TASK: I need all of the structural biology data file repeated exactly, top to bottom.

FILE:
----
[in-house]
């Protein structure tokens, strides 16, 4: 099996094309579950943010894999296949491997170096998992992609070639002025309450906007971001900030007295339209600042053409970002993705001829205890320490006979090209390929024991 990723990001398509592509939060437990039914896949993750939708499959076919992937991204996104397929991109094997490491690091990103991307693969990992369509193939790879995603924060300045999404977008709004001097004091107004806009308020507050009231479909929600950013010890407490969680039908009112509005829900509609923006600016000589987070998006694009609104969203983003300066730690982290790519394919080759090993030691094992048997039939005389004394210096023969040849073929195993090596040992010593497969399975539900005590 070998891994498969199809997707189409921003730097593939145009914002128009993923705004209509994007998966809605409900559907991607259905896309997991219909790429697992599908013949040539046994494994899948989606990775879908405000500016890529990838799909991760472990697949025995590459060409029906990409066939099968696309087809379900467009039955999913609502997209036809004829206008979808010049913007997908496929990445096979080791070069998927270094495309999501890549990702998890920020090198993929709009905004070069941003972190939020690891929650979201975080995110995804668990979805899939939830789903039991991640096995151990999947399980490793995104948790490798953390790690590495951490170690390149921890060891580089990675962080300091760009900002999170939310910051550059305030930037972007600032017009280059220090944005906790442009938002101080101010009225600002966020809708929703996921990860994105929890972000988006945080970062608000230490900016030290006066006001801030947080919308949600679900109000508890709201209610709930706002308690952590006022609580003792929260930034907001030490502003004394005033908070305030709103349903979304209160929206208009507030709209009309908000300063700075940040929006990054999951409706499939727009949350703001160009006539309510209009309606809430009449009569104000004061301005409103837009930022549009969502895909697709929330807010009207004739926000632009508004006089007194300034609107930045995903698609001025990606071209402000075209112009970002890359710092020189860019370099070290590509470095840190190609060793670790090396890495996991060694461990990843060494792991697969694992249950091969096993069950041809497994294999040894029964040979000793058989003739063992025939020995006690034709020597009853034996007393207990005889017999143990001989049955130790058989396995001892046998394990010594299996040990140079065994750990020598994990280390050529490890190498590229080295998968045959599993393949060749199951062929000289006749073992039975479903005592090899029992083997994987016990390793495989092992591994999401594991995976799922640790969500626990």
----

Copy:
[in-house]
């Protein structure tokens, strides 16, 4: 099996094309579950943010894999296949491997170096998992992609070639002025309450906007971001900030007295339209600042053409970002993705001829205890320490006979090209390929024991 990723990001398509592509939060437990039914896949993750939708499959076919992937991204996104397929991109094997490491690091990103991307693969990992369509193939790879995603924060300045999404977008709004001097004091107004806009308020507050009231479909929600950013010890407490969680039908009112509005829900509609923006600016000589987070998006694009609104969203983003300066730690982290790519394919080759090993030691094992048997039939005389004394210096023969040849073929195993090596040992010593497969399975539900005590 070998891994498969199809997707189409921003730097593939145009914002128009993923705004209509994007998966809605409900559907991607259905896309997991219909790429697992599908013949040539046994494994899948989606990775879908405000500016890529990838799909991760472990697949025995590459060409029906990409066939099968696309087809379900467009039955999913609502997209036809004829206008979808010049913007997908496929990445096979080791070069998927270094495309999501890549990702998890920020090198993929709009905004070069941003972190939020690891929650979201975080995110995804668990979805899939939830789903039991991640096995151990999947399980490793995104948790490798953390790690590495951490170690390149921890060891580089990675962080300091760009900002999170939310910051550059305030930037972007600032017009280059220090944005906790442009938002101080101010009225600002966020809708929703996921990860994105929890972000988006945080970062608000230490900016030290006066006001801030947080919308949600679900109000508890709201209610709930706002308690952590006022609580003792929260930034907001030490502003004394005033908070305030709103349903979304209160929206208009507030709209009309908000300063700075940040929006990054999951409706499939727009949350703001160009006539309510209009309606809430009449009569104000004061301005409103837009930022549009969502895909697709929330807010009207004739926000632009508004006089007194300034609107930045995903698609001025990606071209402000075209112009970002890359710092020189860019370099070290590509470095840190190609060793670790090396890495996991060694461990990843060494792991697969694992249950091969096993069950041809497994294999040894029964040979000793058989003739063992025939020995006690034709020597009853034996007393207990005889017999143990001989049955130790058989396995001892046998394990010594299996040990140079065994750990020598994990280390050529490890190498590229080295998968045959599993393949060749199951062929000289006749073992039975479903005592090899029992083997994987016990390793495989092992591994999401594991995976799922640790969500626990």